According to studies, mulberry fruits contain bioactive components including alkaloids, flavonoids, and anthocyanins. 100 grams of raw mulberry fruits contains about 44% of the Daily Value (DV) for vitamin C, and 14% of the DV for iron; and other nutrients.
Mulberry fruits also act as antioxidants which help in cell damage repair. They have also shown potential in having many anti-cholesterol, anti-obesity, and hepatoprotective properties.
Mulberry as a Traditional Medicinal Plant
Herbal preparation of medicinal plants is an age-old tradition among many cultures. Ancient civilizations relied on herbal medicines to treat diseases and ailments, and some of these practices still endure in modern culture. Herbal medicine also serves as the basis of modern drugs. According to the World Health Organization, about 80% of the world’s population still use herbal medicines in conjunction with modern ones.
In many parts of the world, the mulberry is used as a medicinal plant due to the many biologically active properties found in its leaves, stem, and roots. It is also an ingredient in many pharmaceutical, food, and cosmetic products.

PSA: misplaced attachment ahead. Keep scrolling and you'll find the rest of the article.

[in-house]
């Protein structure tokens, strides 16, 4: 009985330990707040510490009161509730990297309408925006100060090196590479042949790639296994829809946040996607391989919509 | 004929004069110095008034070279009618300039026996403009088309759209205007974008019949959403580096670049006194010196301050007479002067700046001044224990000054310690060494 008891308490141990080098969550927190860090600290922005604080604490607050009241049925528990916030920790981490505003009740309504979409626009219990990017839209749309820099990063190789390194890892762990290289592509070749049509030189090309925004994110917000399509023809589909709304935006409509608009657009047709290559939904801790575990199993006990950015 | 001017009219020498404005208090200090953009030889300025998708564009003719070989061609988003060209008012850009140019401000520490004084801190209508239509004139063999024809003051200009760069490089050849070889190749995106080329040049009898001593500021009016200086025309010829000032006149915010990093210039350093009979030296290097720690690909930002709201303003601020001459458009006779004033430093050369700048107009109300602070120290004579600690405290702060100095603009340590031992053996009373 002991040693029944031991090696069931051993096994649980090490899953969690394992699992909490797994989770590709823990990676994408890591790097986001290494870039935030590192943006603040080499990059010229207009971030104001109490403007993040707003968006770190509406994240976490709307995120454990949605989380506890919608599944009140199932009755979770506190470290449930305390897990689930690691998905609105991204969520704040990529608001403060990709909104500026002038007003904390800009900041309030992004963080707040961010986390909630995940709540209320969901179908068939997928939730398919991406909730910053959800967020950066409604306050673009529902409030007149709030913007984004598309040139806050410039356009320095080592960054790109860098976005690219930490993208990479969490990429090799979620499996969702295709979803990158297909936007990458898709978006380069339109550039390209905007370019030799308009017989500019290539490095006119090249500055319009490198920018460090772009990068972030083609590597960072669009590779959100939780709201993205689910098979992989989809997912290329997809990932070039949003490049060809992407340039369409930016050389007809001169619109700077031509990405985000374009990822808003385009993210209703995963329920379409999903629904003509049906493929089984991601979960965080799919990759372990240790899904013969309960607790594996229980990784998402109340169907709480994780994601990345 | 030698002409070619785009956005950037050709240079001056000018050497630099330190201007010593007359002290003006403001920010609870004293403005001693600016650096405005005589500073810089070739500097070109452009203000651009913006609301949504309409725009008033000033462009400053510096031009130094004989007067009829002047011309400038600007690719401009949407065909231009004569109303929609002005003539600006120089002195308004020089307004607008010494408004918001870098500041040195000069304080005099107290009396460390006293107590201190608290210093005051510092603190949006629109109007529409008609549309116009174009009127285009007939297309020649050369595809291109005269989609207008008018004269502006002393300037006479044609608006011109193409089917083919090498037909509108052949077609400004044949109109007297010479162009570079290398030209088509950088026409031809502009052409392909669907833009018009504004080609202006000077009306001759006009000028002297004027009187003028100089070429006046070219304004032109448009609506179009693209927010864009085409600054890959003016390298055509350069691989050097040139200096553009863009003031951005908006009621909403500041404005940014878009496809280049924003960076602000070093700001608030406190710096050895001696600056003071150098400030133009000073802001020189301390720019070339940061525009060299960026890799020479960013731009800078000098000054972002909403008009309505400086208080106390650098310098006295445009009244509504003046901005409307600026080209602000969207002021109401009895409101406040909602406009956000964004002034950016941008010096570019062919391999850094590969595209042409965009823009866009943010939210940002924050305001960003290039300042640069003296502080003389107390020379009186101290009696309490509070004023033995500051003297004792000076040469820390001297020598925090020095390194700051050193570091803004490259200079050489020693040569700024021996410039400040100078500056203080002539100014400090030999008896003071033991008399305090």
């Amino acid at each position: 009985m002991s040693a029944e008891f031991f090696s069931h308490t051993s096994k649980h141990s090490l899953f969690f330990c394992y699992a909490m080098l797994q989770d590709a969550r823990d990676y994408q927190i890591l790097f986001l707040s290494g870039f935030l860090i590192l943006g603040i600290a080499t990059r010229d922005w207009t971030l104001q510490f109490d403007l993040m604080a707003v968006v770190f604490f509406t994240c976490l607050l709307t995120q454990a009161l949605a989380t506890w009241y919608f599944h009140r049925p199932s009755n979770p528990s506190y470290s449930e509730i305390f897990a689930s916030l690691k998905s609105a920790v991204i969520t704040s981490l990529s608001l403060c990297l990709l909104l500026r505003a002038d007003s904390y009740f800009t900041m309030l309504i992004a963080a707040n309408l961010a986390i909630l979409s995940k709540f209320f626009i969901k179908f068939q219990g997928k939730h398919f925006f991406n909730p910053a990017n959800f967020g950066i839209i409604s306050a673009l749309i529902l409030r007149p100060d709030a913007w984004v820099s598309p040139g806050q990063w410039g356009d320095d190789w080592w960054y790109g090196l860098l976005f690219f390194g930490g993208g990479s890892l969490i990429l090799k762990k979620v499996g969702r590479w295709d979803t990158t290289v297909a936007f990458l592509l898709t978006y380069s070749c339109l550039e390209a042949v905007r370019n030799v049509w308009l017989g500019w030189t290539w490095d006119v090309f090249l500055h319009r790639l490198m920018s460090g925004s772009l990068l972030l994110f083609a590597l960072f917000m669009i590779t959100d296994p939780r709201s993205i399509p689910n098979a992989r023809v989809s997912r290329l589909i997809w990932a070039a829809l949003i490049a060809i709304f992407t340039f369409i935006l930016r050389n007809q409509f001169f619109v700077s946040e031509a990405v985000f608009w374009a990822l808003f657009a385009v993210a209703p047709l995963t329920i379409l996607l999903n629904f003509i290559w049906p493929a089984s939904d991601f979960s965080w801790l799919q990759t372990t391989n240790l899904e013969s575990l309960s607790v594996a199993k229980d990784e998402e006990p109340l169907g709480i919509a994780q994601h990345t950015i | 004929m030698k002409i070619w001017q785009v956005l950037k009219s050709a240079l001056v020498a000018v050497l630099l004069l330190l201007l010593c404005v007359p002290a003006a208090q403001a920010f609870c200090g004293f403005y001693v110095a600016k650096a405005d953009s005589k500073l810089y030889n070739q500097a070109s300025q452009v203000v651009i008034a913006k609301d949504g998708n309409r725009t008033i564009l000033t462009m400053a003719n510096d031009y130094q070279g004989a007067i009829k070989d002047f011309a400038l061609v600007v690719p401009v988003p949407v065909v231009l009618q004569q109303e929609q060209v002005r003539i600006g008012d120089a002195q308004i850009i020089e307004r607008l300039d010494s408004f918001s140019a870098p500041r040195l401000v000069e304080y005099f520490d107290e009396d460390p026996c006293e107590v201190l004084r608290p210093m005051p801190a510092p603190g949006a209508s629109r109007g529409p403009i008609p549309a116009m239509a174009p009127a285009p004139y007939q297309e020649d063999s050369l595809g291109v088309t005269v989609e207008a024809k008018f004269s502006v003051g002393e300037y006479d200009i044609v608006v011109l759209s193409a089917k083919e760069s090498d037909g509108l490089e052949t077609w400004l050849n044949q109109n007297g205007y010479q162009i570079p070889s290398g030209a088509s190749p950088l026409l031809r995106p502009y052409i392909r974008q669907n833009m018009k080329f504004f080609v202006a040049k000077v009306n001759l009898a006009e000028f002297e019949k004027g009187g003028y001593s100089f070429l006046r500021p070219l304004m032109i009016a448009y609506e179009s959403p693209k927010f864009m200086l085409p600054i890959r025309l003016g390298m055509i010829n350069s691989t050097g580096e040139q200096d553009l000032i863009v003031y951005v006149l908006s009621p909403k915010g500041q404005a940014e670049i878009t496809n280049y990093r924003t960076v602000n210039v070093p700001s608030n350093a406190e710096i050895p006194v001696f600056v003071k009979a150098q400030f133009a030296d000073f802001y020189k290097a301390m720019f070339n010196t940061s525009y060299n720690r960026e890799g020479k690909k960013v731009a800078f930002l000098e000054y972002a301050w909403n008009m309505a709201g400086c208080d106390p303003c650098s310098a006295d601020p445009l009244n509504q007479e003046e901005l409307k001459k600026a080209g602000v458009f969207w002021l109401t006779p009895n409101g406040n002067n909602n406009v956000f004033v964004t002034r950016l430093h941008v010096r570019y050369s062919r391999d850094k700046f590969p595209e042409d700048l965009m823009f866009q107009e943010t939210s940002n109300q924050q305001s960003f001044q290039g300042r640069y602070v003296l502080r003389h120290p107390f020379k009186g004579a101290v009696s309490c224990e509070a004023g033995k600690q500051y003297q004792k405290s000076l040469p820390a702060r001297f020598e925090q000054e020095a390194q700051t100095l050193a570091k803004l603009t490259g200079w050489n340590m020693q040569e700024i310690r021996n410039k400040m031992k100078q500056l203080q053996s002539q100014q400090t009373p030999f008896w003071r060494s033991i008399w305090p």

In India, the mulberry is known as “Kalpavriksha” or the divine tree that grants wishes. All of its parts have a use in traditional ayurvedic medicine, where it plays a role in curing many health ailments such as rheumatism and arthritis. Some of the ayurvedic medicine preparations use the fruits, leaves, roots, bark or latex of mulberry.
In Japan and Korea, mulberry leaves are used as a medicine to cure diabetes. Mulberry leaves contain compounds such a 1-deoxynojirmycin (DNJ), isobavachalcone, morachalcon, fagomine, and quercetin which are effective in fighting diabetes.
In China, the tips of young mulberry shoots, as well as the tips of its leaves are made into a tea to control blood pressure. It is also known in the country as a treatment for hypertension, hyperglycemia, fever, and cough.